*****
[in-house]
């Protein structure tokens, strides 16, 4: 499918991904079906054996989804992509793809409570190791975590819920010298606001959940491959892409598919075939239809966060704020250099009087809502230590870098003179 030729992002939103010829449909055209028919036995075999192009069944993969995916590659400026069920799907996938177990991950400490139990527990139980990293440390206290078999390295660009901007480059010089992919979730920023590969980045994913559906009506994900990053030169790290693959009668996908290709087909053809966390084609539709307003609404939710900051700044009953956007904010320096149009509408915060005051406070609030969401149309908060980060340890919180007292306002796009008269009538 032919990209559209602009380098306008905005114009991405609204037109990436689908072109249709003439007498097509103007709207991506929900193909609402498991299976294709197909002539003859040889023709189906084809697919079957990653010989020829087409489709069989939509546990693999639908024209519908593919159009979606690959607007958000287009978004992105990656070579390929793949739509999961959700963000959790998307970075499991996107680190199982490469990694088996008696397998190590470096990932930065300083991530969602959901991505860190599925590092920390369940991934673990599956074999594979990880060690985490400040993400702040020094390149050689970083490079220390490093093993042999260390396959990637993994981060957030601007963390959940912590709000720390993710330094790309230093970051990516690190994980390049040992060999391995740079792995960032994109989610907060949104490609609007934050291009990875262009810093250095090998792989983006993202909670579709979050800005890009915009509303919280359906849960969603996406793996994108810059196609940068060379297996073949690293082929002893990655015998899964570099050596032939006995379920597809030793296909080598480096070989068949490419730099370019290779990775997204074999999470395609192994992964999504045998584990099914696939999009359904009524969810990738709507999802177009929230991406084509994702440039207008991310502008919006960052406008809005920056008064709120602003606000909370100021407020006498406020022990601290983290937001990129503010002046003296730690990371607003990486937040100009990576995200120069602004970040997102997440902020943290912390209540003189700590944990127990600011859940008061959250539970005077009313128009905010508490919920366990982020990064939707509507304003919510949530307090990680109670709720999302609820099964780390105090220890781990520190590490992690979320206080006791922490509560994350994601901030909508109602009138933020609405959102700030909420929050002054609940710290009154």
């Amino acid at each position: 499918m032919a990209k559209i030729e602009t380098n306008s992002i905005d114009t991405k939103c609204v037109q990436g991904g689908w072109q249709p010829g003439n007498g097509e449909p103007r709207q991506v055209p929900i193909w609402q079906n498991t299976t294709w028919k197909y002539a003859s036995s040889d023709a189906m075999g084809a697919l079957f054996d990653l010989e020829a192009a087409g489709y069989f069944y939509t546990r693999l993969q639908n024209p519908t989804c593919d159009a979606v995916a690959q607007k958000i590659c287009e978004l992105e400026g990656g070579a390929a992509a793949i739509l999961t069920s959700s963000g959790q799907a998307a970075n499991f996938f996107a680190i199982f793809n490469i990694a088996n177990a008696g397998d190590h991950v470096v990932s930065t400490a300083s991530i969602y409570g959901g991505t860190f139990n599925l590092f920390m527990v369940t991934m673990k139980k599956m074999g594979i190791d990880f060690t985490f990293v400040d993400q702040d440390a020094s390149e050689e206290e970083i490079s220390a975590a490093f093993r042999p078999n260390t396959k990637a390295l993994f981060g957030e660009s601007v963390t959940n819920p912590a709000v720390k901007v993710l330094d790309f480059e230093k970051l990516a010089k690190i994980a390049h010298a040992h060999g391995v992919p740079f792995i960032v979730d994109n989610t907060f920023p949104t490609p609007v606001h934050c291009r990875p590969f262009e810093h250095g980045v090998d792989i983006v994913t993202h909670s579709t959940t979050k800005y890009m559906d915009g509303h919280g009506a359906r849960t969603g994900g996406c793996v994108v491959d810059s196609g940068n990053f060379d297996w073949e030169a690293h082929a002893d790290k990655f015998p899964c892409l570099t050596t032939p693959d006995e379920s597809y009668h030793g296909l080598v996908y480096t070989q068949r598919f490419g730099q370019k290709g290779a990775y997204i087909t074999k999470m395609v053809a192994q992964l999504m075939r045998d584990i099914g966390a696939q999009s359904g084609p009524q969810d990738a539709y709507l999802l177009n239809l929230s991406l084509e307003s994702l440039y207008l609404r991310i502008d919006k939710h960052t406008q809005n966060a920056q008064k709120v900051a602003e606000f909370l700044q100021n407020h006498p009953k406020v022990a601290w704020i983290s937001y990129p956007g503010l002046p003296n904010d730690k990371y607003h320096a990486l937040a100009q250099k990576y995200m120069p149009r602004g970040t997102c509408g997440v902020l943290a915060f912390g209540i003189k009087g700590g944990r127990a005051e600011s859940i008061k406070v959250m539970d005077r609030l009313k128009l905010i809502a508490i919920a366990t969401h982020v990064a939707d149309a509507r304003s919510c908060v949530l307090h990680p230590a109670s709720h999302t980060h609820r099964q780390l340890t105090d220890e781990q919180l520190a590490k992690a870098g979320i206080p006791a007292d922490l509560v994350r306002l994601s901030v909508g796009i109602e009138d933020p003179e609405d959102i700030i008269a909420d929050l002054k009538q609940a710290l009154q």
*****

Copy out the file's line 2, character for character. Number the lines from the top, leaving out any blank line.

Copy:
């Protein structure tokens, strides 16, 4: 499918991904079906054996989804992509793809409570190791975590819920010298606001959940491959892409598919075939239809966060704020250099009087809502230590870098003179 030729992002939103010829449909055209028919036995075999192009069944993969995916590659400026069920799907996938177990991950400490139990527990139980990293440390206290078999390295660009901007480059010089992919979730920023590969980045994913559906009506994900990053030169790290693959009668996908290709087909053809966390084609539709307003609404939710900051700044009953956007904010320096149009509408915060005051406070609030969401149309908060980060340890919180007292306002796009008269009538 032919990209559209602009380098306008905005114009991405609204037109990436689908072109249709003439007498097509103007709207991506929900193909609402498991299976294709197909002539003859040889023709189906084809697919079957990653010989020829087409489709069989939509546990693999639908024209519908593919159009979606690959607007958000287009978004992105990656070579390929793949739509999961959700963000959790998307970075499991996107680190199982490469990694088996008696397998190590470096990932930065300083991530969602959901991505860190599925590092920390369940991934673990599956074999594979990880060690985490400040993400702040020094390149050689970083490079220390490093093993042999260390396959990637993994981060957030601007963390959940912590709000720390993710330094790309230093970051990516690190994980390049040992060999391995740079792995960032994109989610907060949104490609609007934050291009990875262009810093250095090998792989983006993202909670579709979050800005890009915009509303919280359906849960969603996406793996994108810059196609940068060379297996073949690293082929002893990655015998899964570099050596032939006995379920597809030793296909080598480096070989068949490419730099370019290779990775997204074999999470395609192994992964999504045998584990099914696939999009359904009524969810990738709507999802177009929230991406084509994702440039207008991310502008919006960052406008809005920056008064709120602003606000909370100021407020006498406020022990601290983290937001990129503010002046003296730690990371607003990486937040100009990576995200120069602004970040997102997440902020943290912390209540003189700590944990127990600011859940008061959250539970005077009313128009905010508490919920366990982020990064939707509507304003919510949530307090990680109670709720999302609820099964780390105090220890781990520190590490992690979320206080006791922490509560994350994601901030909508109602009138933020609405959102700030909420929050002054609940710290009154």